The Artist is Absent: Chinese dissident artist Ai Weiwei Not Permitted to Attend His Own Exhibit

Photo Credits: Alex Nicholson for Juxtapoz

Photo Credits: Alex Nicholson for Juxtapoz

“Any artist who is not an activist is a dead artist.”

Wise words from Ai Weiwei, Chinese contemporary artist and activist who is currently restricted from traveling outside of China. Back in 2011, he was detained for 81 days in a 12′ by 24′ room with military police watching his every move 24 hours a day without any official charges; tax evasion was later brought up as the reason.

Ai has also been accused by the Chinese authorities for an alleged “subversion of state power” over his outspoken political criticism expressed to the media and via blog posts and Twitter.

“The Artist is Absent”  features Ai’s sculpture, sound, and mixed-media installations in the notorious former prison in San Francisco Bay. The majority of the installations are located in areas that are usually restricted to the public, but will be open throughout the run of the exhibition.

@Large turns Alcatraz into a space for dialogue about how we define liberty and justice, individual rights and personal responsibility. In artworks that balance political impact with aesthetic grace, the exhibition directly and imaginatively addresses the situation of people around the world who have been deprived of their freedom for speaking out about their beliefs — people like Ai himself.”

It started in the mid-2000s when Ai was invited to start blogging by Sina Weibo, the biggest internet platform in China. In Ai Weiwei’s Blog: Writings, Interviews, and Digital Rants, 2006-2009, Ai talks about taking advantage of this outlet and how for three years he “turned out a steady stream of scathing social commentary, criticism of government policy, thoughts on art and architecture, and autobiographical writings.”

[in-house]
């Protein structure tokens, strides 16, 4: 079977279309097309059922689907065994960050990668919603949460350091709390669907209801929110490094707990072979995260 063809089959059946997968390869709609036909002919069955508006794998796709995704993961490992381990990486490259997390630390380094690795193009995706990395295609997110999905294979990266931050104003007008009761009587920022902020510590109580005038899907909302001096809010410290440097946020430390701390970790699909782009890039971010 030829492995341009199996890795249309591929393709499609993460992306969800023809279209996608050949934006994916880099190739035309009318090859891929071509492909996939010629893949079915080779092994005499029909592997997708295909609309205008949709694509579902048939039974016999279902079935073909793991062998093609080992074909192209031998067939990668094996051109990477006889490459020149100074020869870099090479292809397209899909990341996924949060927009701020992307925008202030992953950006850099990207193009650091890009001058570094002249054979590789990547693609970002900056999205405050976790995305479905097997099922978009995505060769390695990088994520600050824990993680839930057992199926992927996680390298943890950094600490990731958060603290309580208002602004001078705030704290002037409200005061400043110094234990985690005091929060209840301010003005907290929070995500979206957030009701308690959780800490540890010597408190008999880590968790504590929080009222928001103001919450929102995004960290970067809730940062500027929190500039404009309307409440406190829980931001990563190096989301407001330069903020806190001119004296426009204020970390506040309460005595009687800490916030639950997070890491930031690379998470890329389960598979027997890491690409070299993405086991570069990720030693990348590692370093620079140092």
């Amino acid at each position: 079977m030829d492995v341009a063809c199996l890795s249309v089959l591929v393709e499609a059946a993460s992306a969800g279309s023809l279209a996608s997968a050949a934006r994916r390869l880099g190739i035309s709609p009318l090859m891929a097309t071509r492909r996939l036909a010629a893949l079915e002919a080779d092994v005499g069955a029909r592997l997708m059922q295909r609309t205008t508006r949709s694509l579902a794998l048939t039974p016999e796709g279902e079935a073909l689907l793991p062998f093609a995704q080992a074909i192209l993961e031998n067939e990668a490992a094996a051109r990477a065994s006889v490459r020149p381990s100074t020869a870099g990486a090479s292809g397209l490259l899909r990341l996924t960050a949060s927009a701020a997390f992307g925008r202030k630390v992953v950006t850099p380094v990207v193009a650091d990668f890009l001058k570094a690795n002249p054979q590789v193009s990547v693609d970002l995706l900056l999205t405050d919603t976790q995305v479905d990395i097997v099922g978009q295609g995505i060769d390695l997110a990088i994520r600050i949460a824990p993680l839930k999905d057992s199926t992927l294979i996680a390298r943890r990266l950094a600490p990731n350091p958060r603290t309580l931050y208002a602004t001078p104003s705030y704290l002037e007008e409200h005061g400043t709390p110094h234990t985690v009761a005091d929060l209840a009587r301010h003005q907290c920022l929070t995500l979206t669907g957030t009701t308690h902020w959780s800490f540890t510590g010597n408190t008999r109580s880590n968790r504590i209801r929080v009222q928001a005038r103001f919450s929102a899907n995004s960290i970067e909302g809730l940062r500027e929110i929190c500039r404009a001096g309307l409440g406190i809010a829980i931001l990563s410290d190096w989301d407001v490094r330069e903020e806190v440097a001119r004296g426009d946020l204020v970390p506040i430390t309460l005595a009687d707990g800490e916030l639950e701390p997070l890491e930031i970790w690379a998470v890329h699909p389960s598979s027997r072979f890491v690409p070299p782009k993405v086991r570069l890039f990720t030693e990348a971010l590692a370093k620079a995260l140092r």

The blog was consequentially shut down in 2009 by Sina because Ai’s increasingly popular blog was centered around his criticism of the 2008 Sichuan earthquake and Beijing Olympic Games which Ai was actually part of the team that assisted in creating the “bird’s nest” stadium for that years games.

The Fake Case, a documentary released in May of last year focuses on a specific charge of $2.1 million in tax evasion through Fake Ltd, a company he owns. In the trailer, Ai says “my phone is tapped, wherever I go they know. I also have no secrets. I always tell them, I have no secrets, you have secrets.” Since then he has turned to Twitter and writes prolifically over the platform, claiming at least 8 hours online every day. He tweets almost exclusively in Chinese on the account @aiww.

“The Artist is Absent” will run from September 27, 2014, through April 26, 2015, and will be open to visitors who purchase the normal Alcatraz ticket.


Thanks to:

Visual Therapy and Alex Johnson for Juxtapoz

Dan Chung for The Guardian'

by Livier Enriquez

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